ESPN FC caught up with Seattle Sounders star Clint Dempsey ahead of his loan move to English Premier League side Fulham. The U.S. men's national team captain touched on a few topics, including his move back to Major League Soccer and how the league compares to the Premier League.
Where were you when you learned about the opportunity to come back to MLS? How did the deal go down?
"I was going into preseason with Tottenham in July, and before I left, I got a call from my agent asking if I'd be interested in moving to back home.
I was like, 'I don't know about right now -- maybe in a year or two.' I was still under contract in England, and I was enjoying playing in the Premier League. So he said we'd see what the details are, what they're talking about, get all the information before I had any decision to make.
"I remember I was in Hong Kong -- Tottenham was doing a preseason tour there -- while talks were ongoing, and it became clear pretty quickly that MLS was prepared to move mountains to get me back.
"I'd been in Europe for six and a half years at the time, and as much as I enjoyed playing there, I was starting to miss the States a little bit. You don't get Thanksgiving or even Christmas off there because you're always playing games around that time of year. My kids are getting older. I want to raise them in the U.S. -- the plan was to come back to MLS eventually and finish my career, but I didn't know when that was going to be.
"Basically, they made me an offer I couldn't refuse. This league is where it all started for me, where I got the chance to become a pro. To come back in my prime, to be closer to my family in Texas -- a bunch of things came together and just seemed like the right thing."
A few years ago, you suggested that you would stay in Europe until you retired. What changed?
When I went over to England in 2007, I didn't think I'd come back to MLS. You never say never about anything in life, but I wanted to play at the highest level for as long as I could. So I didn't think too much about leaving until that offer came along. But I enjoyed my time in Europe and I'm proud of what I accomplished: Reaching the Europa League final with Fulham; helping Tottenham to their best-ever season; finishing fourth in Premier League scoring. I had some great memories over there. It was awesome."
A few teams in MLS wanted you. How did you end up in Seattle?
"There were three options: Toronto, Los Angeles and Seattle. If I was going to come back to MLS, I wanted to be in the U.S., not Canada. So really it was between Seattle and L.A. And at the end of the day, you want to go where you're wanted the most. The Sounders were desperate to get me, and who wouldn't want to play in front of 45,000 fans every game? A few months earlier I got to experience playing a World Cup qualifier in Seattle, got to see the way the city supports the game. It was an easy choice."
What's the biggest difference between the Premier League and MLS?
"The style of play is different. MLS has gotten a lot better since the first time I played here early in my career , but it's not there yet. So it was a drop in level. In Europe, players' first touch is better. The speed of play is quicker. People see the gaps and play passes immediately, which makes it easier to create chances. When you're playing on a team that has more depth, there's more competition for spots, but it's also easier to play with better players.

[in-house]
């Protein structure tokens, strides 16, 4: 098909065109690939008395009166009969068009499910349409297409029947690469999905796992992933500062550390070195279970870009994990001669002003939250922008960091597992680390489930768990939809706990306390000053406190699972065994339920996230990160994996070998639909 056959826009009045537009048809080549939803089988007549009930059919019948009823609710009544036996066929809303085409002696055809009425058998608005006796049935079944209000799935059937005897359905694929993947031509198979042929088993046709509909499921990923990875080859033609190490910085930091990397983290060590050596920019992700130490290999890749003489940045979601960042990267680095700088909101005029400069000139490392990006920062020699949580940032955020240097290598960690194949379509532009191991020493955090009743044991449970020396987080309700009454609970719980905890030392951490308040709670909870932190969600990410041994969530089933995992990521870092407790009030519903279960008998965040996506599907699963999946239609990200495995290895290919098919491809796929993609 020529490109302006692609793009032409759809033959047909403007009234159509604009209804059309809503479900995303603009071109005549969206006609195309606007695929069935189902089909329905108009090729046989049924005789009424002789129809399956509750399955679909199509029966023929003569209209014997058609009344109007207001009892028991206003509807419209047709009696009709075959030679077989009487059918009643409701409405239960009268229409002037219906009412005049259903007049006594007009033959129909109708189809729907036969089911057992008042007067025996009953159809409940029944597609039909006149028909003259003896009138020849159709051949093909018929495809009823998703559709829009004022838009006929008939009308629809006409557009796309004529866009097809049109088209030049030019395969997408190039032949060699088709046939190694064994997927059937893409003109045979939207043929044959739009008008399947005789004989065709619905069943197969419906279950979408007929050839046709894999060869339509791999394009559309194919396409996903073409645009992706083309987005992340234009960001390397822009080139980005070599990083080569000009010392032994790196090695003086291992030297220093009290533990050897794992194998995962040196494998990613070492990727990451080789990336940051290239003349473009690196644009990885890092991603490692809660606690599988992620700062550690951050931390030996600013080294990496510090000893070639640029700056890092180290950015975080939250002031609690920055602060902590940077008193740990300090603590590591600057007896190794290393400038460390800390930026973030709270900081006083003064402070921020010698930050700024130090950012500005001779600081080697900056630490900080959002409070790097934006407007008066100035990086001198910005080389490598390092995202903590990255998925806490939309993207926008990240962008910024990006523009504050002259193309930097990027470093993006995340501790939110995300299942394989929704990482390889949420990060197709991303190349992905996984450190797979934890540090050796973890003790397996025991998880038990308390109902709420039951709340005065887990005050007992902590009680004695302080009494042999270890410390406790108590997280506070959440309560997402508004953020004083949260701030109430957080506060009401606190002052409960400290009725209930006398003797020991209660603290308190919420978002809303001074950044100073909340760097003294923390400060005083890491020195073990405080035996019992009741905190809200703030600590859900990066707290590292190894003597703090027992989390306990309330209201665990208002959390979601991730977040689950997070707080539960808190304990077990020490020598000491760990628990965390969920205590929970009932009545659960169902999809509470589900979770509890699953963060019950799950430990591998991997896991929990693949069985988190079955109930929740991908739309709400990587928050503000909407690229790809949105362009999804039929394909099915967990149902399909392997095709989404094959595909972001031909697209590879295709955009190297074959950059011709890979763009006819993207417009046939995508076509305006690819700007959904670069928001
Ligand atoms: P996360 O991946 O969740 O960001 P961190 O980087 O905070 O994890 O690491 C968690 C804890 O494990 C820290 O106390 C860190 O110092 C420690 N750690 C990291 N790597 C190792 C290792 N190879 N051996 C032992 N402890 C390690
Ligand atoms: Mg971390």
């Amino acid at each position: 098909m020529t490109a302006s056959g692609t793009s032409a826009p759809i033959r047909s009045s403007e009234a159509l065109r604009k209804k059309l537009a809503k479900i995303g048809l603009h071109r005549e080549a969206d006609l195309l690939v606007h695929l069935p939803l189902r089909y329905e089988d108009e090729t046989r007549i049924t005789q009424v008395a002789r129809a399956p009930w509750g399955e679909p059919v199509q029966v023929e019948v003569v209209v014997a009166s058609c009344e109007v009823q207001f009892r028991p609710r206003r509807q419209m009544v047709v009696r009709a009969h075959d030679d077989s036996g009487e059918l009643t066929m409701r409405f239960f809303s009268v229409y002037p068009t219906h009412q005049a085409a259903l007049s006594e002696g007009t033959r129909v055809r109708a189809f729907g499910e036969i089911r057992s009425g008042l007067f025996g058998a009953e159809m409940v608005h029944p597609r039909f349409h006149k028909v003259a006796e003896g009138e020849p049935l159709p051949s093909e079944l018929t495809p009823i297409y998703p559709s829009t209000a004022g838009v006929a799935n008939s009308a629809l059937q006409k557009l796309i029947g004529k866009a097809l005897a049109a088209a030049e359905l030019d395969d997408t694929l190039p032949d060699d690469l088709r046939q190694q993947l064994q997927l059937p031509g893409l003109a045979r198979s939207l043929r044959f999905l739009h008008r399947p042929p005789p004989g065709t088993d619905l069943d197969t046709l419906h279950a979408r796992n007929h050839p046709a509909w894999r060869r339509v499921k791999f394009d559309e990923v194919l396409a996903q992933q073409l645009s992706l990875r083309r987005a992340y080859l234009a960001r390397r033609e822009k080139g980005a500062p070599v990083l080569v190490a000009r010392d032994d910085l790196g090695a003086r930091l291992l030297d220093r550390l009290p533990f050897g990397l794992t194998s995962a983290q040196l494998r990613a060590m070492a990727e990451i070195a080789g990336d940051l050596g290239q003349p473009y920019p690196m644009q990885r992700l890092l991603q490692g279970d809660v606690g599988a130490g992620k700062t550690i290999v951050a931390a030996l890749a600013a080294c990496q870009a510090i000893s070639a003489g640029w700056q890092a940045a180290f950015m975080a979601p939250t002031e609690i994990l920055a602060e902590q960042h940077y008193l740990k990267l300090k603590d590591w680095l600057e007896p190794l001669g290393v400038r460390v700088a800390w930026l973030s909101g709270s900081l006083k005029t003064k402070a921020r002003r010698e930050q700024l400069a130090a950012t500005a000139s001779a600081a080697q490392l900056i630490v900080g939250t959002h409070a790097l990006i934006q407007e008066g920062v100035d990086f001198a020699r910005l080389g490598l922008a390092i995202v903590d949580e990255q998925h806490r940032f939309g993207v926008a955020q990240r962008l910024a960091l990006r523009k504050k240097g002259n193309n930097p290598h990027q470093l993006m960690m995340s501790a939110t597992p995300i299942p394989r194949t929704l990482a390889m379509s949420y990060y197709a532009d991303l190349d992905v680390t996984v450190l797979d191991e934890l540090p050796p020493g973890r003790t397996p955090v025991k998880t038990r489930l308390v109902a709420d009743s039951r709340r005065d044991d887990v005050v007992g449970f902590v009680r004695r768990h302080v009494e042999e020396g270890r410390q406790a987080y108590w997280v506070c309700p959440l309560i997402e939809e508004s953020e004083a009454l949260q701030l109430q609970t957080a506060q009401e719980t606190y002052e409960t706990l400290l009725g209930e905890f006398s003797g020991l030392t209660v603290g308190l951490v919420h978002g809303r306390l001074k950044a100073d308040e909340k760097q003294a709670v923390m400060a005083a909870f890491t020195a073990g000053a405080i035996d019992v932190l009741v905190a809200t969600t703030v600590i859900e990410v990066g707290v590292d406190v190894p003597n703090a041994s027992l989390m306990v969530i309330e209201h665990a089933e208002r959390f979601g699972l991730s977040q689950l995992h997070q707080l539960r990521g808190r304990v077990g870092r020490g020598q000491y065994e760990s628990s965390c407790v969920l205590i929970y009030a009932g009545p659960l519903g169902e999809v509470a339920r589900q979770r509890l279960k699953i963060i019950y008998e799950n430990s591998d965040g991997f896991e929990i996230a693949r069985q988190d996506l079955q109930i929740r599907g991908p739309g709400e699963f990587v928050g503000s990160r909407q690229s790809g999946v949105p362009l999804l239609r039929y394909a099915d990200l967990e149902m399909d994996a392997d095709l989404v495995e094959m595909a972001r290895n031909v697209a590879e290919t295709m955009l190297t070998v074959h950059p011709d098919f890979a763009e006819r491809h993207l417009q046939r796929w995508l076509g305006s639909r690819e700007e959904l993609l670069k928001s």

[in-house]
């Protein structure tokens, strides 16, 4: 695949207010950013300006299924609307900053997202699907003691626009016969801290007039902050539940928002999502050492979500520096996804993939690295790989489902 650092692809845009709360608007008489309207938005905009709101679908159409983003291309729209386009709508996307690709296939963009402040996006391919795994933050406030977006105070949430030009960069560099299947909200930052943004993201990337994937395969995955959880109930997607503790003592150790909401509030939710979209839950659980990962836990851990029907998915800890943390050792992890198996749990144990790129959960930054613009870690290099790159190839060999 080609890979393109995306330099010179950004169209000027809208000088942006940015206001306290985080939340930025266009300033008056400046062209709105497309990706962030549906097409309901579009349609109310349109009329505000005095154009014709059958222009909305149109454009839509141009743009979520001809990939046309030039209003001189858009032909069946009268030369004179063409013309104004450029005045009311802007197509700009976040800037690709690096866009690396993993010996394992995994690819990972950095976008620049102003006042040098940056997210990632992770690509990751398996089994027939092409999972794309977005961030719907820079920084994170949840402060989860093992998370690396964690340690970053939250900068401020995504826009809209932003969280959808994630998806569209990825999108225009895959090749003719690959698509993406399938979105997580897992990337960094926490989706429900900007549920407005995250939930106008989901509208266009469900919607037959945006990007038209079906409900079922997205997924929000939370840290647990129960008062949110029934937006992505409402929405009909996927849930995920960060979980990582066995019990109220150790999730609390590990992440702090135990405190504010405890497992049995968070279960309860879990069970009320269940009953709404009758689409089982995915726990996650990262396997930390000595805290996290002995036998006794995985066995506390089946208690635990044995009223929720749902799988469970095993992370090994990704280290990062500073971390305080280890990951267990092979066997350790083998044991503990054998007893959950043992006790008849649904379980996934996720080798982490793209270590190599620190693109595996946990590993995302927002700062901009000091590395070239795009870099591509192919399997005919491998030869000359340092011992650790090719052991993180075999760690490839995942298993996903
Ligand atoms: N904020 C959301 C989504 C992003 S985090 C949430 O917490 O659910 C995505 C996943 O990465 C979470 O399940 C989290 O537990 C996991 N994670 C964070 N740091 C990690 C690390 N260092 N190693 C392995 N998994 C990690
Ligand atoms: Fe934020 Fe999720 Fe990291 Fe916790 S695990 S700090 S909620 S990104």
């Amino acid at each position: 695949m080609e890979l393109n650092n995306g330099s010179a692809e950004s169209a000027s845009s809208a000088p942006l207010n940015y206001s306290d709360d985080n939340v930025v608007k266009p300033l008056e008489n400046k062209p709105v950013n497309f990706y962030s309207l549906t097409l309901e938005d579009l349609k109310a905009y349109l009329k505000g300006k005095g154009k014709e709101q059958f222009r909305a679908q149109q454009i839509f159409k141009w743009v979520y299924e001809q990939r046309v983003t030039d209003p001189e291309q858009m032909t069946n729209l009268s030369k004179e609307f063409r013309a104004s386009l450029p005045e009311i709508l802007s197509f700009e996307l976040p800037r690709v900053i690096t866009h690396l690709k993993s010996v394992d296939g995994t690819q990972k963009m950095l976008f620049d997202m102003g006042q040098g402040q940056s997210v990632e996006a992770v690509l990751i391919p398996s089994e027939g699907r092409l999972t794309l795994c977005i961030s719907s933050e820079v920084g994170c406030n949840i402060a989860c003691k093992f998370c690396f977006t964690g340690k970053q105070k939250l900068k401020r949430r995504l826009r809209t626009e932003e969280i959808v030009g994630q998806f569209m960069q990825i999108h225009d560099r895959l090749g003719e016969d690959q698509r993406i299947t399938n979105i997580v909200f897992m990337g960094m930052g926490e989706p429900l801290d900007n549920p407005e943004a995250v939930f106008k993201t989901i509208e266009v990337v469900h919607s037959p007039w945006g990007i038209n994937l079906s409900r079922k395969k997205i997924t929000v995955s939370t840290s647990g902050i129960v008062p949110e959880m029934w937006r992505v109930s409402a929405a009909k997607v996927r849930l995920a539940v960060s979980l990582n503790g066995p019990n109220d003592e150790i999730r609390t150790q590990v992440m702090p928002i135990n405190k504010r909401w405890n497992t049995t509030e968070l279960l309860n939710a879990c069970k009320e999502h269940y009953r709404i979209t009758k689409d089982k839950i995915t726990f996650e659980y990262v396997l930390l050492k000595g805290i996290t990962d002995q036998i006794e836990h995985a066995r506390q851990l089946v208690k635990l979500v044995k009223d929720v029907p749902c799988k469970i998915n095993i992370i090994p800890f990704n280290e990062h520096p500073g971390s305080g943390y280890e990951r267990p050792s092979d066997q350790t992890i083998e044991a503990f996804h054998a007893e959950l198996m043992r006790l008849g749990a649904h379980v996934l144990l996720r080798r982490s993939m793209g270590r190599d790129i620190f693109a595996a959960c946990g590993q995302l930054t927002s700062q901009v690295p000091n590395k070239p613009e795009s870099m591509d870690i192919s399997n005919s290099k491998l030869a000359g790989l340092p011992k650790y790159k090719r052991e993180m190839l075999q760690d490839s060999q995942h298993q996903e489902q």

"To be successful in any sport, you need time and space. So the quicker the people around you make decisions, the more open looks you're going to get. That played a role in my adjustment, but there are differences off the field, too. The travel is tough in MLS, especially when you start getting older. If you're sitting in a plane not moving for five hours, you can start tightening up. In England, the longest flight you'll take is 50 minutes.
"But I'm glad MLS doesn't have relegation. Can you imagine having one bad season that can doom your club forever if you don't get it together? That's what's so cutthroat about playing in Europe. You have to always be on point. Every game matters a lot. That's why you see managers being changed all the time."
Things didn't go too well your first few months in Seattle, for you or the team. What went wrong?
"Coming back, there was a lot to adjust to.
"Bringing my family over and making sure they were comfortable, first of all. It took a while for all of us to get settled. ... The only thing that didn't go ideally was on the field.
"I had some injuries and that was frustrating. Getting used to playing on turf, which I'd never really done in my career, was another thing. But those aren't excuses. No matter what the level, soccer is a team game, and you need team chemistry to play well and create chances to score. You have to create for yourself, too, but if you're not getting the ball in good spots, that's difficult. On the other hand, if your team is keeping possession, moving the ball quickly, forcing turnovers, then everyone's going to get chances to score. It also makes it more difficult for the defense to focus on one player."
After your success in England, there was pressure on you to be the face of the league, to score goals immediately. How much did that come into it?
"When you're being compensated really well financially, there's going to be pressure on you to perform, to show you're worth the investment made. But it's no different than being the national team captain: You always want to be doing what you can to push the sport forward in the U.S. I don't feel too much pressure, though, because -- and I think my teammates would tell you this -- I always put in the work. And I know I'll be rewarded for it."